Pairs plots, also known as scatterplot matrices, are incredibly useful tools for exploratory data analysis. They allow us to visualize pairwise relationships and distributions in a dataset, making it easier to spot trends, outliers, patterns, and correlations.
In this comprehensive guide, we will walk you through the process of creating pairs plots in R using two methods: using base R’s
pairs() function and using the
ggpairs() function from the GGally extension of the popular ggplot2 package.
1. Pairs Plots with base R
Base R comes with a simple
pairs() function that creates a matrix of scatter plots. Let’s use the built-in
mtcars dataset to demonstrate:
# Create a pairs plot pairs(mtcars)
Running this code produces a scatterplot matrix of every variable in the
mtcars dataset against every other variable.
While this plot is informative, it includes plots for some pairs that may not be meaningful, such as the car’s name (a non-numeric variable) against other variables. To focus on a subset of variables, you can select the columns of interest:
# Create a pairs plot with selected variables pairs(mtcars[, c("mpg", "disp", "hp", "wt")])
mtcars[, c("mpg", "disp", "hp", "wt")] selects only the miles per gallon (
mpg), displacement (
disp), horsepower (
hp), and weight (
wt) columns from the
2. Enhancing Pairs Plots with GGally
While the base R
pairs() function is straightforward, it lacks the flexibility and aesthetic appeal of the ggplot2 package. GGally is an extension of ggplot2 that includes the
ggpairs() function for creating enhanced pairs plots.
First, install and load GGally:
# Install and load GGally install.packages("GGally") library(GGally)
Creating a pairs plot with GGally is as simple as calling the
# Create a pairs plot with GGally ggpairs(mtcars[, c("mpg", "disp", "hp", "wt")])
In addition to scatter plots,
ggpairs() includes histograms along the diagonal to show the distribution of each variable, and correlation coefficients in the upper triangle to quantify the relationships.
3. Customizing Pairs Plots with GGally
ggpairs() function offers a range of customization options to enhance the visualization and make it easier to interpret.
For example, you can change the color scheme by adding a
# Create a pairs plot with a custom theme ggpairs(mtcars[, c("mpg", "disp", "hp", "wt")]) + theme_bw()
theme_bw() adds a theme with a white background and black grid lines.
You can also map a categorical variable to color to distinguish different groups in the scatter plots. Let’s add the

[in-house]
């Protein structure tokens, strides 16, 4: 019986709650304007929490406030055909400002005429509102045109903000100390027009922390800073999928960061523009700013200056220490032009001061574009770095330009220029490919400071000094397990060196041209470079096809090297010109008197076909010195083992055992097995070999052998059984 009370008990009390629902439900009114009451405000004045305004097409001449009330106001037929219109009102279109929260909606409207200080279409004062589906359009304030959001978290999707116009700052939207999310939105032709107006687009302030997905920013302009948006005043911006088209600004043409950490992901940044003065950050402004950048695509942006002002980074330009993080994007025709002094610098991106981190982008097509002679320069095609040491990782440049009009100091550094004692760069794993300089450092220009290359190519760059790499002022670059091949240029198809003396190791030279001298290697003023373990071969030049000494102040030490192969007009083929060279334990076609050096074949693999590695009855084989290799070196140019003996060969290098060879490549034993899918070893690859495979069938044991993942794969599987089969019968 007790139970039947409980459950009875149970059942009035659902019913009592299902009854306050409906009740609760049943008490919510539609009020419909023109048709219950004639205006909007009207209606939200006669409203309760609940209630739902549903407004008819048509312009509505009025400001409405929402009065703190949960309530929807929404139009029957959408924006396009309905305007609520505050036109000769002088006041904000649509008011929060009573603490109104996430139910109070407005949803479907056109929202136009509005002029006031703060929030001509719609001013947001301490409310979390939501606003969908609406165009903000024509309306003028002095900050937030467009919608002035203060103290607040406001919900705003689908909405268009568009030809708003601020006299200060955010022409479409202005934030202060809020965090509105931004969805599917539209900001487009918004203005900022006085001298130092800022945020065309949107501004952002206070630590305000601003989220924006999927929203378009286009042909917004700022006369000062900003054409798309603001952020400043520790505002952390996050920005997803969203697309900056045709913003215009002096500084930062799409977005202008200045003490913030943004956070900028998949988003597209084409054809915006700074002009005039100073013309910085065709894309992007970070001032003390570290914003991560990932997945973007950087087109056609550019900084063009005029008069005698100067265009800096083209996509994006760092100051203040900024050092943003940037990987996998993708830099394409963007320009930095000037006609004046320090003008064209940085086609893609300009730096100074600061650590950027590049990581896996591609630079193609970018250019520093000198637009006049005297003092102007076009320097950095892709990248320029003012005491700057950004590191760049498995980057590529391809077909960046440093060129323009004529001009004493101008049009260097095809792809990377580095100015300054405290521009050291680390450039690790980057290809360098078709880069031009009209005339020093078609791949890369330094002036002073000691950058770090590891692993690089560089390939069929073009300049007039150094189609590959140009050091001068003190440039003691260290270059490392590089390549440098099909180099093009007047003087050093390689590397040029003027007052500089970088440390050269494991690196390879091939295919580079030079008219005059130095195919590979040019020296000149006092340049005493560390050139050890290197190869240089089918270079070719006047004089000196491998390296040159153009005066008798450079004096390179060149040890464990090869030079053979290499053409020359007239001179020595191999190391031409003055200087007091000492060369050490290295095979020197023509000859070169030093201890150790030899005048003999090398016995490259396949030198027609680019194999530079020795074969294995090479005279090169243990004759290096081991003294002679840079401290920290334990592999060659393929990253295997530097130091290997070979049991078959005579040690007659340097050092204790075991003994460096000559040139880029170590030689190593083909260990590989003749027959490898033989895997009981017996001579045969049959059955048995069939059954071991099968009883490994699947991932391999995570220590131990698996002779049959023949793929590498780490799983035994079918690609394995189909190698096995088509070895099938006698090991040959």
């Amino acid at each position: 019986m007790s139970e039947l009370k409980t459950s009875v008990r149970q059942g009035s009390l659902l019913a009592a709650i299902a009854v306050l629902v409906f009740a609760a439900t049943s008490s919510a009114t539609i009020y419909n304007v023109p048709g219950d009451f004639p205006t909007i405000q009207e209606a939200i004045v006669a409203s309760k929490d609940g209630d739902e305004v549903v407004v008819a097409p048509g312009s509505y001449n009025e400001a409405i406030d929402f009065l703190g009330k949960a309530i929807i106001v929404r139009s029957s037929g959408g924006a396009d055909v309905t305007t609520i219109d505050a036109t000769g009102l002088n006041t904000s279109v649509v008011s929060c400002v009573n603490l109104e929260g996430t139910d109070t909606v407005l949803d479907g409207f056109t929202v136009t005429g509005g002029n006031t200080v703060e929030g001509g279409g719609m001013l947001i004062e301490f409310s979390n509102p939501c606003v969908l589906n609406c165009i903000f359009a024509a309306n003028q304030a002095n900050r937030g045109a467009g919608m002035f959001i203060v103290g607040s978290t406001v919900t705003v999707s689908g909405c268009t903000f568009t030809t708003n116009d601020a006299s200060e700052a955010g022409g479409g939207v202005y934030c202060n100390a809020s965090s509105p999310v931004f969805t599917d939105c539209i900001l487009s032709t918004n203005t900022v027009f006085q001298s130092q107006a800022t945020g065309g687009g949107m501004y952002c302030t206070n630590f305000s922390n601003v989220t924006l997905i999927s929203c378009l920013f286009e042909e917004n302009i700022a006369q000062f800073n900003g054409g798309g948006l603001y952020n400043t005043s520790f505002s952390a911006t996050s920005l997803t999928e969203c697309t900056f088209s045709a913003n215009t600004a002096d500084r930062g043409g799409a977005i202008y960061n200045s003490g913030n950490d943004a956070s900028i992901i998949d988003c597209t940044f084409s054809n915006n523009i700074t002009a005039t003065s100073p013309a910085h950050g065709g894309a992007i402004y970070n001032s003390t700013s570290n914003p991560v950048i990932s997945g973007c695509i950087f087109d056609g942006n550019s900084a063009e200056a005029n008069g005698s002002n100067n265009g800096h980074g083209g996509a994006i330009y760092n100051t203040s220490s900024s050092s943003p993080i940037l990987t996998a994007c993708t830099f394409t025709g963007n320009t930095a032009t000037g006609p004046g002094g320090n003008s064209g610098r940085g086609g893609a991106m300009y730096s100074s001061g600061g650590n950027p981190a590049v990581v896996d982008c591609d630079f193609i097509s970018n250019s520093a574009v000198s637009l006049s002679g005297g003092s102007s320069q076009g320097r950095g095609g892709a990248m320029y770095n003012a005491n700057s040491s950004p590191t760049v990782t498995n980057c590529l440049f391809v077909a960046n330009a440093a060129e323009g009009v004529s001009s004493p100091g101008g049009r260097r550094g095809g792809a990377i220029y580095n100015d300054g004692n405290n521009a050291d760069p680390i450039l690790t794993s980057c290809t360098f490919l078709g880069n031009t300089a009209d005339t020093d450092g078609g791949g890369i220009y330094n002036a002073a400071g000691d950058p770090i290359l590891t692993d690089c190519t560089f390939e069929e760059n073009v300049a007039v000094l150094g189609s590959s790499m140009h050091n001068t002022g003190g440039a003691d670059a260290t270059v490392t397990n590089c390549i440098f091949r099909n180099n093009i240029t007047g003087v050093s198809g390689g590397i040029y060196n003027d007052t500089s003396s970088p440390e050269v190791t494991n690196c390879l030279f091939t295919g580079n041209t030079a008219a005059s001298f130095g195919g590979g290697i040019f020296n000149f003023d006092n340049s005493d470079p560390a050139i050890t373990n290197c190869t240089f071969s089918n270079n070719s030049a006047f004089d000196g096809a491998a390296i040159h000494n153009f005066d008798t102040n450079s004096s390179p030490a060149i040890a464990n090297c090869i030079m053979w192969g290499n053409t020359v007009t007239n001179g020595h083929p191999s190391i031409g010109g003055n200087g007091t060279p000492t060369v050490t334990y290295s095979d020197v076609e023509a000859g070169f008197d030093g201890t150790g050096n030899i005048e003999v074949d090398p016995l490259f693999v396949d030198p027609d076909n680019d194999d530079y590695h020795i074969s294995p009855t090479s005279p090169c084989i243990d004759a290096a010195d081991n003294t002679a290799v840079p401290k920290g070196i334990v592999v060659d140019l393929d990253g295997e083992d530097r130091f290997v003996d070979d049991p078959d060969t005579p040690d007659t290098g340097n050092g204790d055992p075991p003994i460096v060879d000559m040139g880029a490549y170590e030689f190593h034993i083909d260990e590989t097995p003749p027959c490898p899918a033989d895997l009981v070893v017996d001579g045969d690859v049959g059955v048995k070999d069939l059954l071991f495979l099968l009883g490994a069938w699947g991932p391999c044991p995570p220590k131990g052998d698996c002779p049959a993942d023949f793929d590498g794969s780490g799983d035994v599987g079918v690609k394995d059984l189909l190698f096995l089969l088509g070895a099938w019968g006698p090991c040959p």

cyl variable, which represents the number of cylinders, as a grouping variable:
# Create a pairs plot with color mapping ggpairs(mtcars, columns = c("mpg", "disp", "hp", "wt"), mapping = aes(color = as.factor(cyl)))
columns = c("mpg", "disp", "hp", "wt") specifies the variables to include in the pairs plot, and
mapping = aes(color = as.factor(cyl)) maps the
cyl variable to color.
4. Interpreting Pairs Plots
Interpreting a pairs plot involves examining the scatter plots, histograms, and correlation coefficients to understand the pairwise relationships and distributions in your data.
- Scatter Plots: Each scatter plot represents the relationship between two variables. You can look for trends (e.g., positive or negative relationships), patterns (e.g., linear or non-linear relationships), and outliers.
- Histograms: Each histogram shows the distribution of a single variable. You can assess the shape (e.g., normal or skewed), center, and spread of the distribution.
- Correlation Coefficients: Each correlation coefficient quantifies the strength and direction of a linear relationship between two variables. The coefficient ranges from -1 to 1, with -1 indicating a perfect negative relationship, 1 indicating a perfect positive relationship, and 0 indicating no linear relationship.
Pairs plots are valuable tools for exploratory data analysis in R, offering a quick, comprehensive view of the relationships and distributions in a dataset. Whether you use the base R
pairs() function for simplicity or the
ggpairs() function from GGally for enhanced customization and aesthetics, understanding and creating pairs plots can greatly enhance your data analysis and visualization skills.